Cazneaux Tree

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Maris
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Location: Noosa

Cazneaux Tree

Postby Maris » 01 Feb 2019, 10:49

Image
Cazneaux Tree
Gelatin-silver photograph on Agfa Classic MCC III VC FB photographic paper, image size 24.4cm X 19.4cm, from a 4x5 Tmax 100 negative exposed in a Tachihara 45GF field view camera fitted with a Voigtlander Anastigmat Skopar 1:4.5 F = 13.5cm lens.

This tree was originally photographed by Harold Cazneaux in May 1937 as the subject for his famous picture "Spirit of Endurance" which received international acclaim. My Voigtlander lens dates from 1928 but it is not nearly as old as the tree which still prospers today.

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RoganJosh
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Re: Cazneaux Tree

Postby RoganJosh » 01 Feb 2019, 13:58

I like your composition slightly better than the original though I cant help but wonder what it would've looked like with some sun on it. It looks like a very overcast day and it's hard to tell on my tiny screen if those are low clouds over the ranges or if its just an area of pure white. Needless to say, it's a very good photo.

Bazz8
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Re: Cazneaux Tree

Postby Bazz8 » 02 Feb 2019, 09:04

I have several shots of the famous tree,good vantage selection is confined by the fence around the tree,
not to mention car loads of tourists.
Does look like low cloud in the background.
Nicely done Maris

Mick Fagan
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Location: Melbourne

Re: Cazneaux Tree

Postby Mick Fagan » 02 Feb 2019, 13:15

I like that look with the low clouds in the background, probably about the best photograph of that tree I have seen. I really like that you have not included the whole tree, which makes it all the more interesting, to me.

I would suppose that Harold Cazneaux probably never thought that particular photograph would become so well known world wide. If I remember correctly, he was Dick Smith's grandfather.

Does that Voigtländer lens fully cover 4x5", or is it a case of stop down and no movements? :mrgreen:

Mick.

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Maris
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Re: Cazneaux Tree

Postby Maris » 02 Feb 2019, 14:42

Thanks RoganJosh and Bazz8 and Mick Fagan. There are heavy winter clouds on the background mountains. Sun would have been nicer but a tight schedule photographic road trip has to eat the weather as served. And you won't get me going anywhere near the Flinders Ranges in summer. The heat is too cruel.
Voigtlander's Anastigmat Skopar 13.5cm (a Tessar design) covers 4x5 nicely and actually illuminates 5x7 but with bad corners. Look at the top corners of the Cazneaux Tree. The image quality is a rather grim with lots of front rise stretching the lens' capabilities.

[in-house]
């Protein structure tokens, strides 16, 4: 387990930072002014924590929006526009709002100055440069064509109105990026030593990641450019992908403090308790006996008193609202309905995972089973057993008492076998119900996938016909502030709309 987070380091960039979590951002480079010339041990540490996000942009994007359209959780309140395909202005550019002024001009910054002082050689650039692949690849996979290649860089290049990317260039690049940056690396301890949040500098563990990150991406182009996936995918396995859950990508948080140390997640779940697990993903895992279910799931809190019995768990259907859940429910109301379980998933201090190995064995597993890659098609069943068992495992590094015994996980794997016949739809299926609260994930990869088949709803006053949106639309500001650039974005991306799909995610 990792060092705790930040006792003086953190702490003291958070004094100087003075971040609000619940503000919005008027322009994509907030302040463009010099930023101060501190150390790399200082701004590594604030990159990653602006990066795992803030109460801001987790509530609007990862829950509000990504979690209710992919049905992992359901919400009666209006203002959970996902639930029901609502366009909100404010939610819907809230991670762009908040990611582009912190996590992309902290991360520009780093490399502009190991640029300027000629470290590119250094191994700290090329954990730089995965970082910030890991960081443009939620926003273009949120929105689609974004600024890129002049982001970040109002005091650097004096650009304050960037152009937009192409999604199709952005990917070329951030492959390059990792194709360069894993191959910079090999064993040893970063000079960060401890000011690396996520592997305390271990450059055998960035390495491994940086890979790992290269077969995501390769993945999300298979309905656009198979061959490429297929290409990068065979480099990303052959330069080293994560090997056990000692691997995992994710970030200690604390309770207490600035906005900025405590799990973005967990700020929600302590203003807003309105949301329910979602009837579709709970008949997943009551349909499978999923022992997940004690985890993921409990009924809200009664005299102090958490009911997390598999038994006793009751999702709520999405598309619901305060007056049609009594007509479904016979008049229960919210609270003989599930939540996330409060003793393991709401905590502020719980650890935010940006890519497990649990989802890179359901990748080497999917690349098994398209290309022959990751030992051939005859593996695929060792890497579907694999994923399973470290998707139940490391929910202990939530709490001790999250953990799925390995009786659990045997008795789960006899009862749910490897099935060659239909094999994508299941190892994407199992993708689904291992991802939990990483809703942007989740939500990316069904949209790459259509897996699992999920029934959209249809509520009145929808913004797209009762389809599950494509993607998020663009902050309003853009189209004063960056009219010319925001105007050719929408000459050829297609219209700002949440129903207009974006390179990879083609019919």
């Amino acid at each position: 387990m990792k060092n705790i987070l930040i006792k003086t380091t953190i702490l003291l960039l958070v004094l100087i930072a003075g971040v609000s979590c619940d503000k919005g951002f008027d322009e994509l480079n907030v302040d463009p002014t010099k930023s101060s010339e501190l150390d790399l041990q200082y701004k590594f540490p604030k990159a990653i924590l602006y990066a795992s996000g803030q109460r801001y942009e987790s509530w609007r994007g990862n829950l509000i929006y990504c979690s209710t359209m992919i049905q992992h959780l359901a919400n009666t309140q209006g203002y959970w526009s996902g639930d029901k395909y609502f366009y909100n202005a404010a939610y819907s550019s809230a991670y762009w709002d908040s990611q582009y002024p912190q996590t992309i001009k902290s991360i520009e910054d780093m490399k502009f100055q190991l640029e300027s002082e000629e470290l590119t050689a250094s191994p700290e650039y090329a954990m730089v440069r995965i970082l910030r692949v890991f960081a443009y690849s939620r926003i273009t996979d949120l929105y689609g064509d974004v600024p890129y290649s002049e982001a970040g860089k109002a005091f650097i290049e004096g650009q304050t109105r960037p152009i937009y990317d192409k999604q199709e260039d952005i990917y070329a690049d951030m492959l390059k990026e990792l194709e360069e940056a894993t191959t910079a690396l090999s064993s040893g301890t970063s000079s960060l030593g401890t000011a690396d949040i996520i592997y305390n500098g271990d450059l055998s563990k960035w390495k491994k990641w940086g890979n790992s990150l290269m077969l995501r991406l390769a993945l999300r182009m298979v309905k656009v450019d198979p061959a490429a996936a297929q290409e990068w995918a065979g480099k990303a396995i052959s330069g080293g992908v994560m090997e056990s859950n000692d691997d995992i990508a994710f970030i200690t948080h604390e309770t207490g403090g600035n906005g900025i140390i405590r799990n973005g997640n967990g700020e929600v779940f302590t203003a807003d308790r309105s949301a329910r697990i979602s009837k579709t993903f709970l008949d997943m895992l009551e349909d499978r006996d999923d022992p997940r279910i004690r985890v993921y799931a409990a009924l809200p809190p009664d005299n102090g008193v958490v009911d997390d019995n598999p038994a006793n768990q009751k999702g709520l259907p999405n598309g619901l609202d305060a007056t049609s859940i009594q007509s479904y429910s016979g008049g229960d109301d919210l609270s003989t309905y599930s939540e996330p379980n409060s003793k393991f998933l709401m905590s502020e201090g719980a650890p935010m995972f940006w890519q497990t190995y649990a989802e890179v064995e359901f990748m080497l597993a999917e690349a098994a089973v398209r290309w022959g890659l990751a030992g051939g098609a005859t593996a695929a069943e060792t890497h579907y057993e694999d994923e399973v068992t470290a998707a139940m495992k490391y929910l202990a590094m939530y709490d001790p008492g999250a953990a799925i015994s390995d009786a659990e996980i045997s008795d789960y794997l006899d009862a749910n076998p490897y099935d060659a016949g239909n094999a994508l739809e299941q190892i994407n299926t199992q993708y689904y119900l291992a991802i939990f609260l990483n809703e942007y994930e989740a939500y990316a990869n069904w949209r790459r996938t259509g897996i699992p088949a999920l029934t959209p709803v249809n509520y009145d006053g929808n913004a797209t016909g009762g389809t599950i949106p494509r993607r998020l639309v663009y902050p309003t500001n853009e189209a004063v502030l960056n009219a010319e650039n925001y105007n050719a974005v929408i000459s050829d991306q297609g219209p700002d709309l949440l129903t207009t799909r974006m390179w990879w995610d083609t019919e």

Walter Glover
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Re: Cazneaux Tree

Postby Walter Glover » 05 Feb 2019, 06:30

Hi Maris,

Is that the same print that I'd have seen exhibited at Point Light some years ago?
Walter Glover

"Photography was not a bastard left by science on the doorstep of art, but a legitimate child of the Western pictorial tradition." —Robert Galassi

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Maris
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Location: Noosa

Re: Cazneaux Tree

Postby Maris » 06 Feb 2019, 07:25

Greetings Walter Glover. The Cazneaux Tree was made in a number of states one of which went to Point Light Gallery. The gallery closed at the end of 2014 (gosh, time flies) and I have all the big black Solander boxes of my pictures that remained unsold. The Tree is not in there so it must have gone to an unknown buyer. Some art collectors are rather secretive about what is in their holdings. I'll never know more unless the picture turns up on the secondary market.

Walter Glover
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Location: Canterbury, NSW

Re: Cazneaux Tree

Postby Walter Glover » 08 Feb 2019, 02:41

Do you ever hear of, or from, the Undies these days?

Last I heard, Gordon was delighting in having gone digital.
Walter Glover

"Photography was not a bastard left by science on the doorstep of art, but a legitimate child of the Western pictorial tradition." —Robert Galassi

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Maris
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Location: Noosa

Re: Cazneaux Tree

Postby Maris » 08 Feb 2019, 11:31

Gordon Undy, retired gallery director and photographer (par excellence) is a close friend of mine. He's pushing 80 with physical limits and can't do photography any more but he insists on being a "picture maker" to the end. His camera of choice is the Leica Monochrom (using his second one - wore out the first) and the final product is premium black and white inkjets that collectors continue to buy.
By outrageous coincidence, directly up on the wall in front of the computer where I'm typing, in glorious black and white is Gordon Undy's The Cazneaux Tree - 70 Years On, Flinders Ranges, 2 May 2015.

Walter Glover
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Location: Canterbury, NSW

Re: Cazneaux Tree

Postby Walter Glover » 09 Feb 2019, 01:06

Thanks for the update, Maris. Please pass on my best wishes when next you are in contact with Gordon.
Walter Glover

"Photography was not a bastard left by science on the doorstep of art, but a legitimate child of the Western pictorial tradition." —Robert Galassi


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